In short, the Peace Pact formed the background of rules and assumptions against which the rest of the new system operated. As states adapted to the transformed legal order, their adaptations helped reinforce those new rules and become reasons of their own for playing by them. The Pact did not bring about the end of conquest and interstate war on its own; no treaty, no law could have. But it was a necessary start, the beginning of the end of the Old World Order.
The Internationalists, p. 335
Tensions around the world seemed to have heightened with the election of U.S. President Donald J. Trump. Maybe it has nothing to do with him; maybe it is just his in-your-face style that tends to make us more aware of how dangerous and volatile the world has become. It is hard to point to a region on the global map and not find a conflict that has just ended, is raging on, or about to start. The most eye-popping conflict started as a civil war in Syria in 2011. The end is not in sight despite the use of an inordinate amount of hard and soft power by regional state players and their proxies, permanent members of the United Nations Security Council, the United Nations (UN), the European Union, and so on. Red lines have been drawn and crossed, chemical weapons used against combatants and non-combatants, indiscriminate bombings of civilian-populated areas, acts of terror committed with an aim to make life so unbearable so as to bring about death or forced dislocation. All of this and much more in the name of sovereign rights, self-defense, security (national, regional, international), reprisals, deterrence (sending messages), and, of course, peace. Continue reading “Book Review – The Internationalists: How a Radical Plan to Outlaw War Remade the World”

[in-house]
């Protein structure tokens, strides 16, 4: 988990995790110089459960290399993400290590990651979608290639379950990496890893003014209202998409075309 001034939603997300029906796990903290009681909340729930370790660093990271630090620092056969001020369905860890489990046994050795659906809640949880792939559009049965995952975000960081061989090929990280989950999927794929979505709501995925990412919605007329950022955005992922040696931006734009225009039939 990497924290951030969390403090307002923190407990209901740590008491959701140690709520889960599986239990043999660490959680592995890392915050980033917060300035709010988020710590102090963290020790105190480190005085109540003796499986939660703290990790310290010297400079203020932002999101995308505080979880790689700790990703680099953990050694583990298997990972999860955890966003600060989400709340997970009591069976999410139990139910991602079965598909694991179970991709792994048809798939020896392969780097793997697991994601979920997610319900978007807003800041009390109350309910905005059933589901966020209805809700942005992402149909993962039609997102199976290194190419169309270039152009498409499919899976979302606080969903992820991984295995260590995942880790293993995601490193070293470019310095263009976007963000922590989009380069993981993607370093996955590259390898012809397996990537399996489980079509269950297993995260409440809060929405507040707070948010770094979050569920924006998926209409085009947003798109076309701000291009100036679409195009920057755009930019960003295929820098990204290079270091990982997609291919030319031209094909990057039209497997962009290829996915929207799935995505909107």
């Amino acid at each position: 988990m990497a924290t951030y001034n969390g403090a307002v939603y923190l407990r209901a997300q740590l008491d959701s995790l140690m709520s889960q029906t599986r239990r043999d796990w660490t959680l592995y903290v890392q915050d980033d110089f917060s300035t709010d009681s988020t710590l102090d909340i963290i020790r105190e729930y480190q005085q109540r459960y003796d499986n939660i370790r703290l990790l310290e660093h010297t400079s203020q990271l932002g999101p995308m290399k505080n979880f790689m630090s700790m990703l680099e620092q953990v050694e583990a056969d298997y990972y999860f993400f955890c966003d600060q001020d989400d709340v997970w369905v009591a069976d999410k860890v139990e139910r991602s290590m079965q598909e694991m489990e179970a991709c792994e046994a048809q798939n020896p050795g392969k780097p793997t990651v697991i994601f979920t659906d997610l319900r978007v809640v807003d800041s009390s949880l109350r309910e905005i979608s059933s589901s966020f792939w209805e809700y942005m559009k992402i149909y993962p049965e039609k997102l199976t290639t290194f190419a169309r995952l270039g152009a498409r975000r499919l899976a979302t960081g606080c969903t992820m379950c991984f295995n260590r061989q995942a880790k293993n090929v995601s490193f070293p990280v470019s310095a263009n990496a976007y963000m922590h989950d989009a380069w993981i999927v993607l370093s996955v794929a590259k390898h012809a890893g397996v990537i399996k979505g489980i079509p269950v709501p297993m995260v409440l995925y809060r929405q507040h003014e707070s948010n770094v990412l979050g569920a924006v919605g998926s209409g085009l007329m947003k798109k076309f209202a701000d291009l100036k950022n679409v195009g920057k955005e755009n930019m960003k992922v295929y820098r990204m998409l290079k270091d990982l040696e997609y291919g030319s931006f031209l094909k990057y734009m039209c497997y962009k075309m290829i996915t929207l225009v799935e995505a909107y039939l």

You must put no man on trial under the forms of judicial proceedings if you are not willing to see him freed if not proved guilty…the world yields no respect to courts that are merely organized to convict.
Justice Robert H. Jackson, Speech to American Society of International Law cited in Henry T. King, Jr’s The Legacy of Nuremberg, Case Western Journal of International Law 34 (2002), 335, 336
If asked to recommend three books to a newly-minted judge at any of the international(ized) criminal tribunals or courts, but especially at the International Criminal Court (ICC), Jonathan Hafetz’s Punishing Atrocities Through a Fair Trial – International Criminal Law from Nuremberg to the Age of Global Terrorism (Punishing Atrocities) would be one of them. Indeed, I would suggest it as essential reading for judges, prosecutors, defense lawyers, and any judicial staff. I would also recommend Punishing Atrocities as obligatory reading for any introductory courses on International Criminal Law (ICL).
Jonathan Hafetz, a professor of law at Seton Hall University School of Law, admirably shows the tension between the need for establishing individual accountability for suspects and accused alleged to have committed or contributed to mass atrocities and the need to accord them fair trials based on recognized international principles and standards. Reconciling these two aims has been an ongoing process since the creation of the post-World War II International Military Tribunals at Nuremberg and for the Far East in Tokyo. While the divide remains, much progress has been made in affording greater due process to suspects and accused, in part, because of a higher recognition that acceptance of judicial results at the international(ized) criminal tribunals and courts is enhanced and fostered through fair trials and ensuing perceptions. Meanwhile, the experimentation of cobbling together procedural modalities from different legal systems for fairer procedural justice continues. Continue reading “Book Review – Punishing Atrocities Through a Fair Trial: International Criminal Law from Nuremberg to the Age of Global Terrorism”